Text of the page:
Hilla von Rebay

Artist from Germany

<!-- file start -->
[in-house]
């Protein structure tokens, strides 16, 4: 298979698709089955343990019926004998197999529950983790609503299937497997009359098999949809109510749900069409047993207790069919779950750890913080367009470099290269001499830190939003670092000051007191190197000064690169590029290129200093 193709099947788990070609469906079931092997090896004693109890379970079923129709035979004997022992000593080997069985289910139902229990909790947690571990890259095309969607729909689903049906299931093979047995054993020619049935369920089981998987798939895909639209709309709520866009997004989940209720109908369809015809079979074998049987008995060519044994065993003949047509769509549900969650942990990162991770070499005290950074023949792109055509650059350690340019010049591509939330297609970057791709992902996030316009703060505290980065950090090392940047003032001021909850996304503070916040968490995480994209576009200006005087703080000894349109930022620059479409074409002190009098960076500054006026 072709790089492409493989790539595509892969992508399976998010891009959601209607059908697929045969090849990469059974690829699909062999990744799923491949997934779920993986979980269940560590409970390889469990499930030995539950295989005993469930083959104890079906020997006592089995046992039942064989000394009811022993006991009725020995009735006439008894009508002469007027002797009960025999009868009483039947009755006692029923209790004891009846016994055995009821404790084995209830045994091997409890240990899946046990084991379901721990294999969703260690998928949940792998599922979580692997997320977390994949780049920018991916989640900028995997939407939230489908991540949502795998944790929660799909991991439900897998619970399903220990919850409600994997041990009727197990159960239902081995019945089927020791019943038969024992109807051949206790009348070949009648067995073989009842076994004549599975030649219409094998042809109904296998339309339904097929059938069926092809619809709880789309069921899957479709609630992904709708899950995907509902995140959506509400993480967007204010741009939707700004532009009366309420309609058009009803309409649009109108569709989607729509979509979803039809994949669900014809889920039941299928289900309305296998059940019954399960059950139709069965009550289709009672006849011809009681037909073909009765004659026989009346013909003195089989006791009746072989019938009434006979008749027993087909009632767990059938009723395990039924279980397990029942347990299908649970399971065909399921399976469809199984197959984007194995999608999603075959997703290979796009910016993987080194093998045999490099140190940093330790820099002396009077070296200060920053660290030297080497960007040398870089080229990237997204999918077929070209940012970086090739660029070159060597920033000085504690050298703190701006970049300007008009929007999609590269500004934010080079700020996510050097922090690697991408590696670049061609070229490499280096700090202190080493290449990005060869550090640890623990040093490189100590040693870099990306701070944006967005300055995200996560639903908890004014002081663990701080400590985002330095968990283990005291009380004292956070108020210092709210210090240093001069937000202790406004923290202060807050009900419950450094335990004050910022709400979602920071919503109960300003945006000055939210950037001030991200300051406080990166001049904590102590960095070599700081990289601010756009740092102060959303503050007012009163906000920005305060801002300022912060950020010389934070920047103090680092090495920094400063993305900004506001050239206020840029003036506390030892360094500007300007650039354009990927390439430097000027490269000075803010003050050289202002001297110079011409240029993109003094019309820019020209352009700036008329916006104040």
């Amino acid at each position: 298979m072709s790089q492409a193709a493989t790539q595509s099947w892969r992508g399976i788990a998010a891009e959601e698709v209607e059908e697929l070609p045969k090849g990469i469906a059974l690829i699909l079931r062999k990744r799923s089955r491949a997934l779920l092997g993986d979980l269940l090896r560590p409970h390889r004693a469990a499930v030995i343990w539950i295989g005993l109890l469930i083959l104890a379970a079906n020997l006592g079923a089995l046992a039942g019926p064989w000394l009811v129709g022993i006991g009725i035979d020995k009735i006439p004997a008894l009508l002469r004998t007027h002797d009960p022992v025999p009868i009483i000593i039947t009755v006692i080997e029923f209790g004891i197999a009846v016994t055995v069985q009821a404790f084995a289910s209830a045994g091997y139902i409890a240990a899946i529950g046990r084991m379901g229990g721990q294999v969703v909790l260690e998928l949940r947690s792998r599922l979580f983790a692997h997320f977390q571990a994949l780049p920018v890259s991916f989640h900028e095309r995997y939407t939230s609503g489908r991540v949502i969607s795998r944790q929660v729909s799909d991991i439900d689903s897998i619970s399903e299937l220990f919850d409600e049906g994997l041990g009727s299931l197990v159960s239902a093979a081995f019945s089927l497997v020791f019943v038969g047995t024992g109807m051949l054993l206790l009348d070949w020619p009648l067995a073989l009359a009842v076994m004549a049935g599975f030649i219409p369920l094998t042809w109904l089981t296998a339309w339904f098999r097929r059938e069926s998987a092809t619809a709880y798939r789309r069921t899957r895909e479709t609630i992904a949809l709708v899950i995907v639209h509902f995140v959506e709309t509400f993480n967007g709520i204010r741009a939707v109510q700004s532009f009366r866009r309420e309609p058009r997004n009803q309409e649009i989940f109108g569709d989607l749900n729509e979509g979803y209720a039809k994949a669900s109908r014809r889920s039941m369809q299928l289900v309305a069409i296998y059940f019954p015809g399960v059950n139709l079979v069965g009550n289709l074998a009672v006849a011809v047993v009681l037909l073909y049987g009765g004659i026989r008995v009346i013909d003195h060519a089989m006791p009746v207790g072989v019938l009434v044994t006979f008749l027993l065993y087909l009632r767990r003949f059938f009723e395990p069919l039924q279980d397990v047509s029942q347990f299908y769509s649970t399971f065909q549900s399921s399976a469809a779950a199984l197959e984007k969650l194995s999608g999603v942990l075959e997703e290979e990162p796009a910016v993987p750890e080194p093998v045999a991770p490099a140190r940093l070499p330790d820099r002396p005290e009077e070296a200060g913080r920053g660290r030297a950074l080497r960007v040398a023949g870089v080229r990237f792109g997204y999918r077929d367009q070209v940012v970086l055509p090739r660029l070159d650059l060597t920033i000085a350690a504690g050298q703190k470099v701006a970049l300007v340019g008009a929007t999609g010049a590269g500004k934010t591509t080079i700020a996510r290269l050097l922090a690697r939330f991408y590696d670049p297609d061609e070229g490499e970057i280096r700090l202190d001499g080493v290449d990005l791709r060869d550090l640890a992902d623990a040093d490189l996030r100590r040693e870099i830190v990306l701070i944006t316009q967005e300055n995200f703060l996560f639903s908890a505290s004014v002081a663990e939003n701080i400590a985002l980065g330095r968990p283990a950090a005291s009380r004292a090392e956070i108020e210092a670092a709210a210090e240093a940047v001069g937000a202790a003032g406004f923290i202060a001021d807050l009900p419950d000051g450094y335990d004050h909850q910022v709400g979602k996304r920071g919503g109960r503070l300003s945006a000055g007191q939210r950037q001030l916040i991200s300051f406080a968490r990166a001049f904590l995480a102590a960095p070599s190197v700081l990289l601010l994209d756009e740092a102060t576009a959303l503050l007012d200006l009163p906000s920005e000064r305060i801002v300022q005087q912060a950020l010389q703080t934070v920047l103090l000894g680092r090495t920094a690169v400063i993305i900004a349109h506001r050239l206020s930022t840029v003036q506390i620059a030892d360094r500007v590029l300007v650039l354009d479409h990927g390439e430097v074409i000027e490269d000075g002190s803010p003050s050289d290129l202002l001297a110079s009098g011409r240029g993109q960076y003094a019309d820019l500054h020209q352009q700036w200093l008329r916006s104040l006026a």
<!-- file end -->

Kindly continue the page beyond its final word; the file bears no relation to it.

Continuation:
Hildegard Anna Augusta Elizabeth Freiin Rebay von Ehrenwiesen, Baroness Hilla von Rebay, or simply Hilla Rebay (31 May 1890, Strasbourg, Alsace-Lorraine – 27 September 1967, Greens Farms, Connecticut), was a notable woman abstract painter in the early 20th century. After immigrating to the United States in 1927, she may be best known for helping Solomon R. Guggenheim collect the art that formed the basis of the Solomon R. Guggenheim Museum, and for selecting Frank Lloyd Wright to design the new museum, which became a modernist icon in New York. She achieved recognition for abstract works and modern styles such as collage and biogmorphic linear oil paintings. Rebay is remembered for being a key person in first exposing the American public to avant-garde art. Hilla von Rebay was born in 1890 into a German aristocratic family in Strasbourg, Alsace-Lorraine, then part of Prussia. She studied and lived in Berlin, where she started painting and working as an artist. In 1927, von Rebay immigrated to the United States and settled in New York, which was a center of arts and culture. An avid art collector, she became a friend and confidante of Solomon R. Guggenheim, and helped guide his  ( Wikipedia article )


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